Back for the second year, The Snowman rejoins an ever-growing range of classics that the Royal Mint is putting on its fifty pence coin range, alongside the recent Wallace & Gromit, Paddington and Gruffalo issues. The same range as usual, comprising an 8g sterling silver coin and a 15.5 gram 22kt red gold variant, with the former getting a paint job.
Most readers are familiar with these issues now. Very nicely packaged, especially the silver in its neat themed acrylic frame, they make nice packages for fans and we know these are super popular with collectors, despite what is rapidly becoming some very high pricing indeed. This 50p format has always been the mints first choice for their media issues, but we’d like to see a bigger coin to justify the price of these. While we’re the first to argue against the ridiculous notion many bullion stackers hold that collectible coins should be priced similarly to bullion, we’re not blind to the fact that £65 for a quarter-ounce of silver is really pushing it as far as value goes.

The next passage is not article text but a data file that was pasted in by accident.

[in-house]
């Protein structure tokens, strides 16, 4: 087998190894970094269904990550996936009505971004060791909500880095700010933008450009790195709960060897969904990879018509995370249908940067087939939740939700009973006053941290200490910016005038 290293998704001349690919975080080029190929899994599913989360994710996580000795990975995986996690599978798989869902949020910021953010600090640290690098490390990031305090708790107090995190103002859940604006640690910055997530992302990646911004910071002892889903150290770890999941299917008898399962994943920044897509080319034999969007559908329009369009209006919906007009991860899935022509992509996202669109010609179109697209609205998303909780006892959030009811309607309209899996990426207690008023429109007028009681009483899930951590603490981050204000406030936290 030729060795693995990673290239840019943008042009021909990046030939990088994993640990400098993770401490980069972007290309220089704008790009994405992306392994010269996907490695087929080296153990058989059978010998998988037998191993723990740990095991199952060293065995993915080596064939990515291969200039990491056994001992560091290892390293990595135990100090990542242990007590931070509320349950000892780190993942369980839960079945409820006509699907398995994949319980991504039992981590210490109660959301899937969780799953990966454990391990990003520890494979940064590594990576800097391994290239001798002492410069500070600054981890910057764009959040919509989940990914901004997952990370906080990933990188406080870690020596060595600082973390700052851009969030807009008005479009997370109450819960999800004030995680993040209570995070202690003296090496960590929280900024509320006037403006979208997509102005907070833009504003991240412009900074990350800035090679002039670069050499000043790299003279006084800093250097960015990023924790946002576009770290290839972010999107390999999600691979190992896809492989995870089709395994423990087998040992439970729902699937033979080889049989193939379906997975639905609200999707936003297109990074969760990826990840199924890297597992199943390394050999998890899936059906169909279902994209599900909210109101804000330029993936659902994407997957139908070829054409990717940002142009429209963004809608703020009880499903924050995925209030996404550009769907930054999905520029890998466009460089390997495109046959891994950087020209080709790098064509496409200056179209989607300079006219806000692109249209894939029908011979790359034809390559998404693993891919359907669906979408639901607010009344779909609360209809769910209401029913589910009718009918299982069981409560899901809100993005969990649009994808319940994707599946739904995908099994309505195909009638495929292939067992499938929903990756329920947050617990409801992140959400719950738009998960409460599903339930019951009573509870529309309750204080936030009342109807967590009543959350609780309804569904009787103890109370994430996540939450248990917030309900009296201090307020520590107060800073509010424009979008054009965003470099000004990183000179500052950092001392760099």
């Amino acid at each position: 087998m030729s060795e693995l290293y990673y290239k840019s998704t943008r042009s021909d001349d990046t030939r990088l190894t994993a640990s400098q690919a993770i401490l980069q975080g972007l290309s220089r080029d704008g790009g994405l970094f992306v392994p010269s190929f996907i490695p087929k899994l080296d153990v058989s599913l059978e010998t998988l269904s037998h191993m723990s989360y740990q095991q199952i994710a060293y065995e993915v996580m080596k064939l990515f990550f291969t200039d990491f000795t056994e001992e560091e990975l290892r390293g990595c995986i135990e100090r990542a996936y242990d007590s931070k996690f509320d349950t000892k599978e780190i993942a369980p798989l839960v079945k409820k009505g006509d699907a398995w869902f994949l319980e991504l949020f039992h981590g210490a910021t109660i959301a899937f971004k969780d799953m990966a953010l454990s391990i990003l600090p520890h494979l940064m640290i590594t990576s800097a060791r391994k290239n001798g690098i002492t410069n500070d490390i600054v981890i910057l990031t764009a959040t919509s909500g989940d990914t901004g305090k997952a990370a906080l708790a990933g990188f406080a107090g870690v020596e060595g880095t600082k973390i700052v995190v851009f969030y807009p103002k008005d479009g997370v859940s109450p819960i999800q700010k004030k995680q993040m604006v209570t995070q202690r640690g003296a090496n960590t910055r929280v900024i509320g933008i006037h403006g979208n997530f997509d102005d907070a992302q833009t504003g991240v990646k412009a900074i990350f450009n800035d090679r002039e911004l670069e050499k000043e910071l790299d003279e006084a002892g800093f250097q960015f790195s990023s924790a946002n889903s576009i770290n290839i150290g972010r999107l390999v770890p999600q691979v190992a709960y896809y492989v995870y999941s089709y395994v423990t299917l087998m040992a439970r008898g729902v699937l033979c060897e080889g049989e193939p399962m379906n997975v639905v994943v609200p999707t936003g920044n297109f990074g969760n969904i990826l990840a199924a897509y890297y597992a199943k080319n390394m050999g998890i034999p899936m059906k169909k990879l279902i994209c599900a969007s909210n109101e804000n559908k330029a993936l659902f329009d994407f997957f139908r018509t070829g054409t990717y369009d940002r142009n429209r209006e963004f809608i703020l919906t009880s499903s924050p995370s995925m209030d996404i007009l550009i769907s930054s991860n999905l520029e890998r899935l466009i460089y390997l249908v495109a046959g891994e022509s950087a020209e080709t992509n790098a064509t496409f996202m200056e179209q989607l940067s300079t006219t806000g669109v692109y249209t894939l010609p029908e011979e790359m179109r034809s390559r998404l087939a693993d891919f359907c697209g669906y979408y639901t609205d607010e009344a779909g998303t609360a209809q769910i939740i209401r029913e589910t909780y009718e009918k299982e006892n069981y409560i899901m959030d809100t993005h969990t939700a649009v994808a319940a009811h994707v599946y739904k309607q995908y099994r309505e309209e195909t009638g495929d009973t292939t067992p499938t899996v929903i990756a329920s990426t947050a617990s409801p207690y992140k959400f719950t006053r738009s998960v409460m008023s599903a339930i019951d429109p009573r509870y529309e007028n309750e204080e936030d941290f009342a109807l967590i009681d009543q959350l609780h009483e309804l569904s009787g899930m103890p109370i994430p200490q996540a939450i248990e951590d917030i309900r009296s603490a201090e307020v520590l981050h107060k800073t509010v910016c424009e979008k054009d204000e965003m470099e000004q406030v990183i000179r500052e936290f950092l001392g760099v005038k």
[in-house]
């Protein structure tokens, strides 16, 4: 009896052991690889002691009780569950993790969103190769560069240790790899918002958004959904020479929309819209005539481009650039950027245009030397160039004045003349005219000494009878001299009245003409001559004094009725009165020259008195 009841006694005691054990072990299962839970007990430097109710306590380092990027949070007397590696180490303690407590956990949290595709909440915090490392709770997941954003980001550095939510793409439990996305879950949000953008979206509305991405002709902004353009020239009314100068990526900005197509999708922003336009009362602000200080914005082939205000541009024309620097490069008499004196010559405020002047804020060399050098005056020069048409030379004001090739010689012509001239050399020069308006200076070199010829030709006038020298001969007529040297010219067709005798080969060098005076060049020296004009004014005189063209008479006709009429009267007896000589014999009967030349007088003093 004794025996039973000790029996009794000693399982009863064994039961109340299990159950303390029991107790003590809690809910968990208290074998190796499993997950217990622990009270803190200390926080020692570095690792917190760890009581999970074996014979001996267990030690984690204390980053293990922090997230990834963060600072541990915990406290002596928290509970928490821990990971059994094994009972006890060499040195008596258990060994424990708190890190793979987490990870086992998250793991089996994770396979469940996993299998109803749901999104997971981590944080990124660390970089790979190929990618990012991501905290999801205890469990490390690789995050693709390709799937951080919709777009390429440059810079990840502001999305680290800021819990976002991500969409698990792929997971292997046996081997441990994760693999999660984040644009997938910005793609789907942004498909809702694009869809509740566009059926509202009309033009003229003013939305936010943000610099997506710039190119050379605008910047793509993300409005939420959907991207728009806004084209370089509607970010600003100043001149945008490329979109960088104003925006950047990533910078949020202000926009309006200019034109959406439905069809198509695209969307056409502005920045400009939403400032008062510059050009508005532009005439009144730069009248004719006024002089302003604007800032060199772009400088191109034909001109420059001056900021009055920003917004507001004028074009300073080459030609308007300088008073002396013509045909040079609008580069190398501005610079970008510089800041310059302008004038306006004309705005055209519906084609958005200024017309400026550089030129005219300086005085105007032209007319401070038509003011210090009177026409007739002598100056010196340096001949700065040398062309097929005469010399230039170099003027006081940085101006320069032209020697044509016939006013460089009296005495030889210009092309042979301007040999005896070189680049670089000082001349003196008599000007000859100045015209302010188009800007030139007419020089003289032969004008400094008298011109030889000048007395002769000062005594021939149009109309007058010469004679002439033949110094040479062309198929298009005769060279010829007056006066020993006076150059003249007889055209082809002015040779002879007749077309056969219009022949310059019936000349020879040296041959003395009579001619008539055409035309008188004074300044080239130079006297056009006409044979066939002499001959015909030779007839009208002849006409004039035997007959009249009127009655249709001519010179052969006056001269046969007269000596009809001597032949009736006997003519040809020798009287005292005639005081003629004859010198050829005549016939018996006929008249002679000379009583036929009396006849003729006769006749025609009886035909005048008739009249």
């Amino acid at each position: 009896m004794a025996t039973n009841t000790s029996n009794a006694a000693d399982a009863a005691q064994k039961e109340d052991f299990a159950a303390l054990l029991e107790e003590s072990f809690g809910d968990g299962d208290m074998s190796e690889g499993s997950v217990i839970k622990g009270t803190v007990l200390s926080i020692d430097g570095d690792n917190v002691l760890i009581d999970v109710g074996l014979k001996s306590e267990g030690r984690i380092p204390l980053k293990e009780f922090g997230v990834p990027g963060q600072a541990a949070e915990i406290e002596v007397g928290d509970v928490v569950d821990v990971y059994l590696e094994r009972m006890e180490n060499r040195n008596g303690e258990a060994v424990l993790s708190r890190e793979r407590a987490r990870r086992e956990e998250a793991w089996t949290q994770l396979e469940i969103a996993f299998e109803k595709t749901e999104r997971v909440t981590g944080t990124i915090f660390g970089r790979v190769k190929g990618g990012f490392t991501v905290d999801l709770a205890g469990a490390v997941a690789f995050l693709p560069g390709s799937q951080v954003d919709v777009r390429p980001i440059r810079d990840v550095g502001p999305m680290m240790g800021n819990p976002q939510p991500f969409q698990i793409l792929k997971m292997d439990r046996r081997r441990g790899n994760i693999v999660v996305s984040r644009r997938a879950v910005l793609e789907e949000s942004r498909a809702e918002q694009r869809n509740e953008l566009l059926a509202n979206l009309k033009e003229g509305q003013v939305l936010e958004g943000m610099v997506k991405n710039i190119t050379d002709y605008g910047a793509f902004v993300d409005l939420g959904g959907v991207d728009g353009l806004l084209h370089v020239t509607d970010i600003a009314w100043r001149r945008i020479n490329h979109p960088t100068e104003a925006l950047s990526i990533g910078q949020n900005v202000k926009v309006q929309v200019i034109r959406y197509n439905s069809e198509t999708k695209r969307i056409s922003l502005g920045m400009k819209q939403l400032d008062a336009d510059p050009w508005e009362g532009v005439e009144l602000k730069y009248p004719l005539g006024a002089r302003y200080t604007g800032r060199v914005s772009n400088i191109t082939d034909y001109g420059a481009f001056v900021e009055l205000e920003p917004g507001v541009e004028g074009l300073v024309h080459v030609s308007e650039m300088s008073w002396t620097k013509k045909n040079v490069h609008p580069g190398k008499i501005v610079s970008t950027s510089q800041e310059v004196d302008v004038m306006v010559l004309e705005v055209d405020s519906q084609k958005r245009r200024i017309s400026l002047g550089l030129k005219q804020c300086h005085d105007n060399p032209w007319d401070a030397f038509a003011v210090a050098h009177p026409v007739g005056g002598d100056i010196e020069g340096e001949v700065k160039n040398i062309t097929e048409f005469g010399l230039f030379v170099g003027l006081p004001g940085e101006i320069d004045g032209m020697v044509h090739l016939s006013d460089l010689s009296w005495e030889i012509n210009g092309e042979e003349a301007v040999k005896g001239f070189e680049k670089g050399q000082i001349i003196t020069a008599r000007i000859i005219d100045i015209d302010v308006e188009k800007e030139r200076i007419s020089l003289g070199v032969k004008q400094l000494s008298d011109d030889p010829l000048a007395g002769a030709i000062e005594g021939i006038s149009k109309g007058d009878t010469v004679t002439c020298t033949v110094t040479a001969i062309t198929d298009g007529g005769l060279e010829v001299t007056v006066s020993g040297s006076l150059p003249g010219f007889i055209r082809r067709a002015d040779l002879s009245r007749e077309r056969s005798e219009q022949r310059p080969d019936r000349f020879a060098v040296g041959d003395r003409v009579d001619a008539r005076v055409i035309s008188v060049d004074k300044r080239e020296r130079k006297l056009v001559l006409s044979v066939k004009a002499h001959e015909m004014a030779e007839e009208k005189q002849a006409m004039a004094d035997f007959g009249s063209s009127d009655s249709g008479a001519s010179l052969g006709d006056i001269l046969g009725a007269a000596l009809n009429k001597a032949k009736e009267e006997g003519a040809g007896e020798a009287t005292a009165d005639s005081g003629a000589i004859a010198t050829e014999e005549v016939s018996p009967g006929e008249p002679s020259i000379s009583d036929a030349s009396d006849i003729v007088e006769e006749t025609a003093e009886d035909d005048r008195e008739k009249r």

If a younger collector just wants the design, a base-metal brilliant uncirculated version is available in a nice presentation card for just £10. This isn’t a design that will enter general circulation. Available now, the gold coin is already listed as 95% sold, as we’d expect given the incredible sales performance of previous gold issues.
First published back in 1978, Raymond Briggs’ children’s word-less picture book, The Snowman, debuted to critical acclaim. Telling the story of a young boy that builds a snowman which then comes to life, it was adapted to an Oscar-nominated animated short film in 1982. Much loved, especially in its British homeland, The Snowman has become a staple of the Christmas TV schedule and the book continues to sell. A sequel called the Snowman and the Snowdog was published on the 30th anniversary of the original.